My name is Usha, and I am 40 years old. I lived in UAE, India, and Singapore before immigrating to Canada. I work as an IT project manager in higher education. I love travelling to places I have never been before, learning and experiencing new cultures, food and also solving puzzles, crosswords, and trivia. I am South Asian. Both of my parents are from the Konkani speaking community in Karnataka in Southern India.
My Breast Cancer Story
I was diagnosed at 29, I felt a lump that was fortunately right under my skin – got sent off to a mammogram and an ultrasound. The mammogram came back completely normal (I learned about dense breasts much later) – but the ultrasound report had the word “sinister” on it and recommended a biopsy urgently. A biopsy then confirmed the 3 c, stage 2, ER/PR positive cancer. I was completely blindsided and lost – living alone far away from my family.
I had a very brief counselling session about fertility and potential freezing of eggs/embryos. After a lumpectomy, chemo and radiation, I was placed on Tamoxifen for 5 years. While the treatment itself was gruelling, I was informed about what to expect every step of the way, and I found a community with other fellow survivors.
Once the treatments ended, and I tried to move on with life, this is where the information ended. I was asked not to get pregnant on Tamoxifen but birth control options were basically non-existent.
When I wanted to start a family, none of the gynaecologists, in Canada or Singapore, seemed to have any idea why my periods did not come back, why I was still in menopause at age 35, would I ever be able to get pregnant. The doctors were even hesitant to recommend fertility treatments, given the strong hormone receptor status in my diagnosis. Finally – we decided to just take a break from Tamoxifen, the doctors, the treatments,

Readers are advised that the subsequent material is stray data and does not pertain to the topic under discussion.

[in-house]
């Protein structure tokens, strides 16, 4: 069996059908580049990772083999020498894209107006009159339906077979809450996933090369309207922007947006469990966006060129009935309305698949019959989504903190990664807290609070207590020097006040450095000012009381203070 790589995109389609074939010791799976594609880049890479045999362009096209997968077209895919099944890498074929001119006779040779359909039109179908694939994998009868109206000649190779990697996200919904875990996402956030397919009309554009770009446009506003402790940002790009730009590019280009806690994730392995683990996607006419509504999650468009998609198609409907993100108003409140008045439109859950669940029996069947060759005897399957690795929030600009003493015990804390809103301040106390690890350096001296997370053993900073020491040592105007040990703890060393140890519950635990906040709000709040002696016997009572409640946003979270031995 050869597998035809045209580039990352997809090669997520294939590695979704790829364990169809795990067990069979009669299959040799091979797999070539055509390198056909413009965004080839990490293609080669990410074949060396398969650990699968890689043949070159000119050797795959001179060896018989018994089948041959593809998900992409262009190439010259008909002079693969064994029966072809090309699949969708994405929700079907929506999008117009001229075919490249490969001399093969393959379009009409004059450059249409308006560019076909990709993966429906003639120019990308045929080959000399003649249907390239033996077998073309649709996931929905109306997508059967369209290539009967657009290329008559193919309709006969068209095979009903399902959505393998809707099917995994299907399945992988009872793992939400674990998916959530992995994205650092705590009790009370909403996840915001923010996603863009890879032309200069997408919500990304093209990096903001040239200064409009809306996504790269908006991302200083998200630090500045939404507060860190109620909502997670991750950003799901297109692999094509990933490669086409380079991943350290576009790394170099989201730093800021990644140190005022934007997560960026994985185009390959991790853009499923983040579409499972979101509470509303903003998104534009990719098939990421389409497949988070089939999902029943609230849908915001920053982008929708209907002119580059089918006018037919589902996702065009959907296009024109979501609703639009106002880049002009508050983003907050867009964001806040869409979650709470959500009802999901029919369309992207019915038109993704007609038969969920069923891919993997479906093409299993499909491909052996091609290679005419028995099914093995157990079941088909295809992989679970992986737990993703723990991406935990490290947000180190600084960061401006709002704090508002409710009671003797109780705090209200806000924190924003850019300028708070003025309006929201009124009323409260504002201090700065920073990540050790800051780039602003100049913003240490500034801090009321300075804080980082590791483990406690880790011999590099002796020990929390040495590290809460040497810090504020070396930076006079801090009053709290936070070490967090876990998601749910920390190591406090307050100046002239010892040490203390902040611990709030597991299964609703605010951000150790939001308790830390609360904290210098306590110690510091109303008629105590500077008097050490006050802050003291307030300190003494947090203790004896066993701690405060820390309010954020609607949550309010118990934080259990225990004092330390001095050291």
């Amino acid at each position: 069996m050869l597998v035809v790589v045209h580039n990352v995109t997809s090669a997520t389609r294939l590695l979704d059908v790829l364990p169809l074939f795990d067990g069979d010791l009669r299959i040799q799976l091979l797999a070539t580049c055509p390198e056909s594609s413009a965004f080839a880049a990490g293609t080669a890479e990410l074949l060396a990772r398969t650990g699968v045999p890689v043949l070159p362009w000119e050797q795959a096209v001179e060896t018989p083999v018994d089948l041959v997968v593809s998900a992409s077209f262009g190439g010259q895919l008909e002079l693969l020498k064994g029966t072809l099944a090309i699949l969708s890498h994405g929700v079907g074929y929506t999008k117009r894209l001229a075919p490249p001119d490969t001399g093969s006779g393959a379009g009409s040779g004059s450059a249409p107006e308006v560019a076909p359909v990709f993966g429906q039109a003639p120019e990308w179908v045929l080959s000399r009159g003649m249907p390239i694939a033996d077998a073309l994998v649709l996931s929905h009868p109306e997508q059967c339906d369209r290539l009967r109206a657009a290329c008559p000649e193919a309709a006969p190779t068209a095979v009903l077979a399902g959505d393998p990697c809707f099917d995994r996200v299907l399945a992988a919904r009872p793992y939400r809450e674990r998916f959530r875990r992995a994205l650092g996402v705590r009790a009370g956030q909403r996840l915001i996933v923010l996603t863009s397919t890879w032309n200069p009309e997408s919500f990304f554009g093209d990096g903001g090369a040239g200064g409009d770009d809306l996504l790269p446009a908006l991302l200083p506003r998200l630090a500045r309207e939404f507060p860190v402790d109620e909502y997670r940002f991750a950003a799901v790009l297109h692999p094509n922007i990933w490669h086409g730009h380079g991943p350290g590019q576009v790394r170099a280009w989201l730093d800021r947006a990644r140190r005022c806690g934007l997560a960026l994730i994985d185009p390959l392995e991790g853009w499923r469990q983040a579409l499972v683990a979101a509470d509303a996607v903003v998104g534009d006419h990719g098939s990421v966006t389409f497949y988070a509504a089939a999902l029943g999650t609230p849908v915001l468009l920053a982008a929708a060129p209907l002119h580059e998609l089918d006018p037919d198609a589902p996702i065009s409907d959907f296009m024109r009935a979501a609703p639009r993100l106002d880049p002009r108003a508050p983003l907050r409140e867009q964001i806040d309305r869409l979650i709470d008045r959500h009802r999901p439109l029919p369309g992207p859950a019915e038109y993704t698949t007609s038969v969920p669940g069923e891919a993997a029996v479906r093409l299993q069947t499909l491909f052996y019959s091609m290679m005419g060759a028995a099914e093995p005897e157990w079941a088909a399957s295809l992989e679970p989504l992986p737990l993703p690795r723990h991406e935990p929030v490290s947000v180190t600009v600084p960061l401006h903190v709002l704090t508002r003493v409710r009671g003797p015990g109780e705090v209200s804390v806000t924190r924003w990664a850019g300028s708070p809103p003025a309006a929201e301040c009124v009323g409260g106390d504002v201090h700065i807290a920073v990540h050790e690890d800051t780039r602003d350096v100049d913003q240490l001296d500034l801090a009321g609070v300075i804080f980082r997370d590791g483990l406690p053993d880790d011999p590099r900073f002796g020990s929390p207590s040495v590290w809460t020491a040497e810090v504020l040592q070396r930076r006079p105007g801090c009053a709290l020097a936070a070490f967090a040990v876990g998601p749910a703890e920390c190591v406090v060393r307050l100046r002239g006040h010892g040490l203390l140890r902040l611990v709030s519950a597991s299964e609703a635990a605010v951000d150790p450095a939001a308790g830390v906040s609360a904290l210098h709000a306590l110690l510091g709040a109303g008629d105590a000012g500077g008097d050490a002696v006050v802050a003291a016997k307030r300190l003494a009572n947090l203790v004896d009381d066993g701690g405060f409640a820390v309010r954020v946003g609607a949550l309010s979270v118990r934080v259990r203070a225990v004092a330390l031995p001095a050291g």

Of course – we ended up getting pregnant just like that and my daughter was born when I was 37.
As younger and younger people get diagnosed, we really need more research into the unique challenges that younger people face with this disease.
I Want You to Know
In our community, we don’t like to talk about “women things.”
But it’s vital to know about our bodies and be aware and informed when things change, to understand when you need to get routine exams. Breast cancer is both scary and not so scary at the same time. There are many treatments and being vigilant and informed can save your life. Home remedies, daily yoga, meditation, and breathing exercises are wonderful but do not reduce the need for medical attention. It’s not a flex to “never go to a doctor” – age appropriate testing and prevention are important.
Diagnosed at 29